Papesh and several of his classmates proved to be "great young men" on the football field too.

Of course, they didn’t feel too great about themselves when they were juniors.

Since they missed their chance to play under the lights in November, Papesh and Co. may have been motivated by a certain verse in the Bible’s Book of Psalms.

"Those who sow in tears shall reap in joy."

"(Quarterbacks) Coach (Brendan) Gallagher and I started doing morning film sessions with (quarterbacks) Alex Moore, Colin Skolaris and Ryan Weber," Papesh said. "I used to do it during my junior year of baseball. I picked Alex up because he couldn’t drive.

"We had a group chat the day after we missed the playoffs. Later on, there would be 10 to 20 guys who would go to the field on their own. It was a wake-up call."

Even though he will leave West Pioneer Trail for good, don’t expect Papesh to be napping on the job when he heads to Stark County.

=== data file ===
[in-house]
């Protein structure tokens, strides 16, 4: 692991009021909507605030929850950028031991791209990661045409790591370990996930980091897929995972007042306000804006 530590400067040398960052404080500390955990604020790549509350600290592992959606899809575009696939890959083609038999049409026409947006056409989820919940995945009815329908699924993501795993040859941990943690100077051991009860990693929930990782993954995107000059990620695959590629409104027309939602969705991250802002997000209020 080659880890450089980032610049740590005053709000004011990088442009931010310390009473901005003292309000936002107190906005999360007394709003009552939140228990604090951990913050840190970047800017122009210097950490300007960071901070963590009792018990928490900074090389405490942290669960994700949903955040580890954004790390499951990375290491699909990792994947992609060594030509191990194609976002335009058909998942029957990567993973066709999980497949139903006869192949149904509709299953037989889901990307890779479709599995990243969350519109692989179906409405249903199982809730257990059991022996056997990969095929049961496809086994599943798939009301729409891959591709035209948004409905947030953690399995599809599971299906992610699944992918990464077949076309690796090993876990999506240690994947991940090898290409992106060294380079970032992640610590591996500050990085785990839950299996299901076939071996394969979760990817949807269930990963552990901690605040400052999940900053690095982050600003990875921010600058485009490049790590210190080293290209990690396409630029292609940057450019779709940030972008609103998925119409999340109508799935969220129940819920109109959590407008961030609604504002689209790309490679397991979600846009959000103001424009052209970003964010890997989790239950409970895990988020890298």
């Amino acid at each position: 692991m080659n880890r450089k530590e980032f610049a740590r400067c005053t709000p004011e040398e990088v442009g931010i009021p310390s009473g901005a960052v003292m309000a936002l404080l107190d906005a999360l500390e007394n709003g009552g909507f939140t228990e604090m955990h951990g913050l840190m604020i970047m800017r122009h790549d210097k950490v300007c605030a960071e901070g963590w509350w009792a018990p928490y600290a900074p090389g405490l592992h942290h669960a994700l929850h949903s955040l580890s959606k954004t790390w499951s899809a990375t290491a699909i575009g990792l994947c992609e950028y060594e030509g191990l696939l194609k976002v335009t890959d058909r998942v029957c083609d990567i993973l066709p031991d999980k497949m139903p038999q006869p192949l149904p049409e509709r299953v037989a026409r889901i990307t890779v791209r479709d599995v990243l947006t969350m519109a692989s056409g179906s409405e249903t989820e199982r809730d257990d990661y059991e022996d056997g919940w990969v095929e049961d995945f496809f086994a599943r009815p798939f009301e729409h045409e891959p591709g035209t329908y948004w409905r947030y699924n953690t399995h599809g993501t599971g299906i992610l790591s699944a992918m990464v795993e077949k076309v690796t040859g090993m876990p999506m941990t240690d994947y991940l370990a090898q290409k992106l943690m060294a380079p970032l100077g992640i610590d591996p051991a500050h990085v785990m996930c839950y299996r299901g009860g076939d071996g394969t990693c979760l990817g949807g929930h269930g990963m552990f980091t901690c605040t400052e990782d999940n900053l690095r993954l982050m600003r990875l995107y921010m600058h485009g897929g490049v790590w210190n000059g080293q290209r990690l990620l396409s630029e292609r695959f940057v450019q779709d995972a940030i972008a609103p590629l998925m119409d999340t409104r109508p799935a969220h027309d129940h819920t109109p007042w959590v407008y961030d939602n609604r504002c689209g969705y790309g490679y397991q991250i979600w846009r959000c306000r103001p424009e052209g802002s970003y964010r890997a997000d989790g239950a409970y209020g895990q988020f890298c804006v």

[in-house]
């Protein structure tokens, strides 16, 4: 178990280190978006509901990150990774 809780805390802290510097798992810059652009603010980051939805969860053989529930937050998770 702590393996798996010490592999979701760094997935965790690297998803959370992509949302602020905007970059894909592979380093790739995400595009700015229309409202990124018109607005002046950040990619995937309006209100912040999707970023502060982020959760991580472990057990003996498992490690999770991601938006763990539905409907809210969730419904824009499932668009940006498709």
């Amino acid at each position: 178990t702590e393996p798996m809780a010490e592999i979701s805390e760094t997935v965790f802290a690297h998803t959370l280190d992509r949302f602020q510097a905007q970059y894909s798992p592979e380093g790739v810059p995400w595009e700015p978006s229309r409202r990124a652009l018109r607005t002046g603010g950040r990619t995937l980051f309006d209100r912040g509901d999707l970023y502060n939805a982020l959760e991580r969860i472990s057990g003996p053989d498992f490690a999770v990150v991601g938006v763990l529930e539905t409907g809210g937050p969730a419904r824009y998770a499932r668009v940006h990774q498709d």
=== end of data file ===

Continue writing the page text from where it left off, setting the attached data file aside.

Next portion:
Although his gridiron tale had a much happier ending than the penultimate chapter, Papesh will continue to have the same chip on his shoulder during that dreadful bus ride home from Columbus.

Fortunately, that awful news proved to be a valuable lesson that Papesh and his teammates mastered so beautifully.

Perhaps 19th-century English poet Anne Bronte had the best way of describing their improbable journey, which featured its fair share of blood, sweat and most of all, tears.

"But he that dares not grasp the thorn, should never crave the rose."

As for Papesh, he now fully understands that "the only road unto the realms of joy" requires taking "The Narrow Way."

"‘I’m super pumped up," Papesh said. "Honestly, I want to get to Mount, make new friends and get to work."

Reporter Frank Aceto can be reached at 330-541-9444, or @FrankAceto_Gannett.